I'm in the process of creating a website with the aid of plugins and WordPress, the plugins are LearnDash, BuddyBoss and BuddyPanel, and I'm having trouble keeping the top navigation bar to stay the same before and after someone logs in, it's how I'd like it when I log in, but not before hand.

So I got help off support staff from BuddyBoss about this and they gave me some code which contains an warning that I've never come across before, the line of code that it is, is.

 color: #012243!important;

There is no other lines of code inside the {}, the warning is Use of !important.

How do I fix this?

  • here's a an answer about what !important does in css stackoverflow.com/questions/9245353/… – Mohamed Sobhy Jul 16 '16 at 10:58
  • Thanks @MohamedSobhy I'll look into that now :) – Jon Smith Jul 16 '16 at 11:00
  • TL;DR: using !important overrules any specificity of the CSS. !important rules can only be overwritten by other !import rules, but more specific. Here's the order: style rules with !important > specific rules with !important > less specific rules with !important > style rules > specific rules > less specific rules. Specificity means that div#myId is more specific than just div as a selector, therefore having a more important say in things. – Paul Ghiran Jul 16 '16 at 11:08
  • Ignore it. Using !important is not something you really want to do, but honestly when dealing with crappy themes and plugins it's often required since they do it themselves, so the only way to override it is to add !important again later. Welcome to the joys of WP dev.... It's not an error, it's just a warning. – Rick Calder Aug 4 at 10:59
up vote 3 down vote accepted

Using of important! modifier is somewhat discouraged, but also, in most cases of prebuilt themes, the most appropriate way to override default settings. So, in your case, that's probably the only way you can override default color. Just use it if it works.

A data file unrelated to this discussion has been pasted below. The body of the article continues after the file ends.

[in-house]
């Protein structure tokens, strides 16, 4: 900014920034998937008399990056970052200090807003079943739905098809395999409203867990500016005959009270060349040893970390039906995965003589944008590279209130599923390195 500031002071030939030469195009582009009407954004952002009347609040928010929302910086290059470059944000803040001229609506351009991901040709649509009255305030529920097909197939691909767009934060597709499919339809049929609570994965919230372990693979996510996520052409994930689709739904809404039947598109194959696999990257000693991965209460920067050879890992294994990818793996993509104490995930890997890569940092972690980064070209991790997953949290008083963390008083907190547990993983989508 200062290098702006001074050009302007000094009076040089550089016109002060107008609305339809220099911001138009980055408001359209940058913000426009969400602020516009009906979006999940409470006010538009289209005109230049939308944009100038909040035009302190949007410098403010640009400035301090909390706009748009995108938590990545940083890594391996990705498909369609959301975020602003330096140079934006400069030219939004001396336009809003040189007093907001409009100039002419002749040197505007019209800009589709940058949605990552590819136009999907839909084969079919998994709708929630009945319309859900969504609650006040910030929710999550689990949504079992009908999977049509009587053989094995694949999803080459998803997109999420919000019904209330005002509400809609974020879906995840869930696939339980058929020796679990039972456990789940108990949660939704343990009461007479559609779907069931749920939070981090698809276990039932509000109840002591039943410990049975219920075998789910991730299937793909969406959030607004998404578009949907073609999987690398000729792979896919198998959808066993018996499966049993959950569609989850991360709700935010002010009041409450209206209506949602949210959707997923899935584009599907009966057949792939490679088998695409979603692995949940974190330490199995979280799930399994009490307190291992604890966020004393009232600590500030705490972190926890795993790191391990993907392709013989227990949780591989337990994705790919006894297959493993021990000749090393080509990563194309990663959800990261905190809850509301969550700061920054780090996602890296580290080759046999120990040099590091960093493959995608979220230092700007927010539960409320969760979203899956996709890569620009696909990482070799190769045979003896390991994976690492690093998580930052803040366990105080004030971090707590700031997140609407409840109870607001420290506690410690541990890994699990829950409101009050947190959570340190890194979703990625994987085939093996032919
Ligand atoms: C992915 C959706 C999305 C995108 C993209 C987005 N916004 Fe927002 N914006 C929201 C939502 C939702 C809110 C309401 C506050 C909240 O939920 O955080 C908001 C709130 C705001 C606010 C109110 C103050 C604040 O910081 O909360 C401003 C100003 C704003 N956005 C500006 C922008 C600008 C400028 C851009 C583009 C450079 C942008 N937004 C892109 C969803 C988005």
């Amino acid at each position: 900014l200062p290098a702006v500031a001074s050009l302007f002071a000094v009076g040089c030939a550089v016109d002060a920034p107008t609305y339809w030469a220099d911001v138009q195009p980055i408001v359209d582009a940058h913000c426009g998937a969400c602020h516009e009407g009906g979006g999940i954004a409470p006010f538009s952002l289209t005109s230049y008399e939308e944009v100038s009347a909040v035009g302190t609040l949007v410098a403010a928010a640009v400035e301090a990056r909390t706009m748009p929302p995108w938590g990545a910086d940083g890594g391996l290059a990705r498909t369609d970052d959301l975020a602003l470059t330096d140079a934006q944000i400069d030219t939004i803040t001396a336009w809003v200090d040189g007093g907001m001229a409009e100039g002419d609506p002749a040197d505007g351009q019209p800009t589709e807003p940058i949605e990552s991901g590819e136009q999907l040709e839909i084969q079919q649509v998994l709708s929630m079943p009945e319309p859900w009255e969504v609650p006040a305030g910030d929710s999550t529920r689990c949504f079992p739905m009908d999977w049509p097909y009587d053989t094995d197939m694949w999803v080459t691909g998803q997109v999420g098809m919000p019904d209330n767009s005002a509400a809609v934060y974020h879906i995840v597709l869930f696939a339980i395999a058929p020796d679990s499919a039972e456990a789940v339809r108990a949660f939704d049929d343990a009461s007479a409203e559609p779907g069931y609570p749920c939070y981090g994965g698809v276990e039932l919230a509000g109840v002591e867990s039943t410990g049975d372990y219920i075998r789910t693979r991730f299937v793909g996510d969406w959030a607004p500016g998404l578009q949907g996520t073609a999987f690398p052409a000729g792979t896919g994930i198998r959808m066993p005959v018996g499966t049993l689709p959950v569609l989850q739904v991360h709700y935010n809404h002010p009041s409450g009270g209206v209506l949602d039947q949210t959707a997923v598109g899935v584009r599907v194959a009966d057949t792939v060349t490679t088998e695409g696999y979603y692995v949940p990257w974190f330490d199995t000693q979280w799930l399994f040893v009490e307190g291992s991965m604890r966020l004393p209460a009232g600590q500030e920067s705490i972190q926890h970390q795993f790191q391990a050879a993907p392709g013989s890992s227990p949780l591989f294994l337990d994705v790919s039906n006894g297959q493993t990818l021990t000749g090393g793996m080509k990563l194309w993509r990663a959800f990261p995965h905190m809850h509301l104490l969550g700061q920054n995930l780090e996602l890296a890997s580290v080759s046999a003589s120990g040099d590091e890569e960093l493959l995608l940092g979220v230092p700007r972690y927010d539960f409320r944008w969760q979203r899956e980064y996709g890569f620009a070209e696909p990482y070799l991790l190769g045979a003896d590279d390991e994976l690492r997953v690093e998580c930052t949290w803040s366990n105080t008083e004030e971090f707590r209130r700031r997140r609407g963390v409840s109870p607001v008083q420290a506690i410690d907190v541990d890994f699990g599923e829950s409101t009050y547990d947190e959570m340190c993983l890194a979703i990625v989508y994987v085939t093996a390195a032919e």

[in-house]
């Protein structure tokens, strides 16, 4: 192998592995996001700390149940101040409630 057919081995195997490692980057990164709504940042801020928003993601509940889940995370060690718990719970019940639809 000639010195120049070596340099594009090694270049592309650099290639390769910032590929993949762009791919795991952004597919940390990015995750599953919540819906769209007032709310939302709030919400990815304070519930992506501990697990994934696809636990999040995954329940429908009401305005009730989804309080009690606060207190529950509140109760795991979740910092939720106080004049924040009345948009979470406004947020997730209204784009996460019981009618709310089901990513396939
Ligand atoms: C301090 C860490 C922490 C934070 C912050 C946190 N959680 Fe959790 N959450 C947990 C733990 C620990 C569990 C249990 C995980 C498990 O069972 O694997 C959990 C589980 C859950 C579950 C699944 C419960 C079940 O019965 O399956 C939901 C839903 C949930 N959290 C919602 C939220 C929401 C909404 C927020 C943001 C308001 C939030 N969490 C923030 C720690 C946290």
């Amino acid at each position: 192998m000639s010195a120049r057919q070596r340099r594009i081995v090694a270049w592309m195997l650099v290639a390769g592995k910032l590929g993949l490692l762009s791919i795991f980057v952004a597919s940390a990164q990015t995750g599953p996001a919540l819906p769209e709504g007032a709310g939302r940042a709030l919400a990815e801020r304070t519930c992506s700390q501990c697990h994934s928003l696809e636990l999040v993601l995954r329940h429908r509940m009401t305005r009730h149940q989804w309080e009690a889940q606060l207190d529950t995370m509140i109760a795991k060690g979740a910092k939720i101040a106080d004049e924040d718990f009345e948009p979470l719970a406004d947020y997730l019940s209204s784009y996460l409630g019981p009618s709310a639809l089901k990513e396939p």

Also, I would write that rule as:

color: #012243 !important;

So, put a space between color code and !important.

  • 1
    It is never the most appropriate way, especially for themes it might result in unexpected behaviour and the more you need to change the more problems you will have. It is always better make the selectors the same as in the theme. That way inheritance and dependencies in the style are retained. – t.niese Jul 16 '16 at 11:24
  • 1
    Of course, but cheap themes (or less cheap, but badly developed) don't grant any possibility of using CSS compiler like Sass, as well as they don't have any options of customizing the look and feel in CMS part. As I can see, OP doesn't have a much experience, so it's probably best solution for him to do quickfix. Also, theme developers gave him that advice, so you can just imagine how well is that theme developed. – ceruleus Jul 16 '16 at 11:29

The recommended way is to either increase the specificity

div#higher {
  color: yellow;
  background: lightgray;
}

#higher {
  color: blue;
  background: lightgray;
}

div.high {
  color: lime;
  background: lightgray;
}

.high {
  color: red;
  background: lightgray;
}
<div id="higher" class="high">Hey there</div>

Or copy the existing rule and add it to a custom CSS, loaded after the theme's CSS.

/* theme CSS rule */
.parent .child {
  color: red;
  background: blue;
}


/* custom CSS rule - loaded/ordered after */
.parent .child {
  color: yellow;
  background: lightgray;
}
<div class="parent">
  <div class="child">
    Hey there
  </div>
</div>


If the above is not possible, then one need to use !important, added after a property value, e.g.

property: value !important;

When an important rule is used on a style declaration, this declaration overrides any other declarations. Although technically !important has nothing to do with specificity, it interacts directly with it. Using !important, however, is bad practice and should be avoided because it makes debugging more difficult by breaking the natural cascading in your stylesheets. When two conflicting declarations with the !important rule are applied to the same element, the declaration with a greater specificity will be applied.

Src: https://developer.mozilla.org/en-US/docs/Web/CSS/Specificity#The_!important_exception

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